“Most political and intellectual movements understand themselves to be more pristine and virtuous than they are; that sin is not exclusive to conservatives. The sweep and scale of conservative self-understanding does stand out, however. What it offers is not just a hymn of praise to a few magazines and politicians, but a master theory of twentieth-century political history: how America lost its way, and how we found our way back.

This deductive quality of the conservative mind is its most distinctive feature. Certain axioms are true—about the Constitution, about morality, about economics, about our aspirations as human beings—therefore particular policies and courses of action should be pursued. Despite their vaunted claims to grappling with the world as it is, of being mugged by reality, conservatives in America practice a determined anti-empiricism. This is what holds together all the myriad failures of conservative politics: a devotion to first principles that simply must be true, whatever the consequences, and whatever the human suffering left in their aftermath.”

“The failure of conservatives to attend to the world as it actually exists, the world in its suffering and hardship, drove me from their ranks. And awareness of how suffering and hardship are so often unchosen and undeserved by those who endure it—and prolonged and deepened by a political system that assumes they are due to failures of ‘personal responsibility’—moved me to the left. But even more, all this convinced me that turning to class remains the most powerful way to understand and respond to these realities.”

“…you could read studies showing that death rates for working-class whites were rising, driven by suicide and addiction to painkillers and alcoholism. Or how, almost a decade after the financial crash of 2008, those responsible for the economic devastation are thriving, bailed out with taxpayer money, all while working-class Americans, saddled with debt, try to make do with stagnating wages. Or why, casting a glance at those who depend on government assistance, our politicians blame the morals of the poor for their plight, even as those with power ask our forgiveness for their indiscretions and corruption. Our trade policies, our political priorities, our passion for sending soldiers into the deserts of the Middle East, are best grasped by turning to class: they all serve the interests of those not dependent on wages, or hemmed in by want.”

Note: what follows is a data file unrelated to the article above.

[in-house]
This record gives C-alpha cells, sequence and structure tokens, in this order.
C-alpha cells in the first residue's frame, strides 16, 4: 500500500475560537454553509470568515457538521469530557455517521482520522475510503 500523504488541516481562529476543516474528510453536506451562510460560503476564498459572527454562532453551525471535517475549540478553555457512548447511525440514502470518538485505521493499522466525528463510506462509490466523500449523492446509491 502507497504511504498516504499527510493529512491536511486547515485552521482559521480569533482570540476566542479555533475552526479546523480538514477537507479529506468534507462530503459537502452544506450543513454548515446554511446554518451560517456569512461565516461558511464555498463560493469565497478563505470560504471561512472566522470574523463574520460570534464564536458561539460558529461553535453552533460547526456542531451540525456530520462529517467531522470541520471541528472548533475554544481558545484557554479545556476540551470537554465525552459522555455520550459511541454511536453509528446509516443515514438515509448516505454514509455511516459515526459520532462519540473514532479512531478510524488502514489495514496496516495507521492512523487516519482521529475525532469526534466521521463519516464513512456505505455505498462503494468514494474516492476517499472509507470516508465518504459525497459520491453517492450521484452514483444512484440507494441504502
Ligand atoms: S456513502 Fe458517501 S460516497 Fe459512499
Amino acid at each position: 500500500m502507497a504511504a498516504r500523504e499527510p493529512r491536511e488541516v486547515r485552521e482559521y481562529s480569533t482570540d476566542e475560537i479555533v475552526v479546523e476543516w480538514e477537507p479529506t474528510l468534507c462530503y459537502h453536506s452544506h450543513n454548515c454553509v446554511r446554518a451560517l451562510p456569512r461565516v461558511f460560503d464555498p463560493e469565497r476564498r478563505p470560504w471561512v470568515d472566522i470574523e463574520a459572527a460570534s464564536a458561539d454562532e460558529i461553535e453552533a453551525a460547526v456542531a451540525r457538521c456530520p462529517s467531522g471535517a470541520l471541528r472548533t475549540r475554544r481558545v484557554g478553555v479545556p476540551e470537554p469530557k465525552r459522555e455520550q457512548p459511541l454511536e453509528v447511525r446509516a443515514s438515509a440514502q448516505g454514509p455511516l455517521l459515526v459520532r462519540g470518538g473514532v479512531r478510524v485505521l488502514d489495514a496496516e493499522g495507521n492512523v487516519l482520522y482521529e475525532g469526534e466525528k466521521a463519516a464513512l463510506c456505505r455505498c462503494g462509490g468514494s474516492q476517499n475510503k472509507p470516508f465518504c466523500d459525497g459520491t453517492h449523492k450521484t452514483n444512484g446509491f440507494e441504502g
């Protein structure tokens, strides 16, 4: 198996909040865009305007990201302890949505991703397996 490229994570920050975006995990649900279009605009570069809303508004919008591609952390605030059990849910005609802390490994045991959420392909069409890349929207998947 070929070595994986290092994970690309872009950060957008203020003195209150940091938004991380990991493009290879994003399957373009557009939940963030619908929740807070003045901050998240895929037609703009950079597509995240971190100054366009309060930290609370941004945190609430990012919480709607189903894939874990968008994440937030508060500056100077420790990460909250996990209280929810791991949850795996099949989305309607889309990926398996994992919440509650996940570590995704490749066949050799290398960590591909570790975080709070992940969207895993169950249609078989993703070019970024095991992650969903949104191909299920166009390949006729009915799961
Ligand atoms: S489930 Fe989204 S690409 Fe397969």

Days after reading this article, I’m still thinking about it.  These ideas deserve grappling with and listening too.


About dangeroushope

Striving to follow Christ, love people and learn more about the world.
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One Response to Grappling with “Leaving Conservatism Behind” by Matthew Sitman

  1. erdman31 says:

    That’s really spot on. The inability to attend to empirical reality was certain a major frustration for me when I was within American conservatism (both political and religious/evangelical). When Bush tanked the economy and took us into 2 unwinnable wars, I began asking questions, and I was shocked when no one else in my conservative circles had the capacity to probe deeper into what had happened or why. Instead, they just entrenched deeper. Obama was elected, and they soon started blaming all of the Bush failures on Obama. It’s why I don’t have hope for “bringing folks together” or for any kind of bipartisan politics, not until the conservatives in the baby boomer generation are out of the way. By then, though, our problems, domestic and environmental, may be beyond our ability to solve.

    In any event, these well-written reflections certainly remain relevant.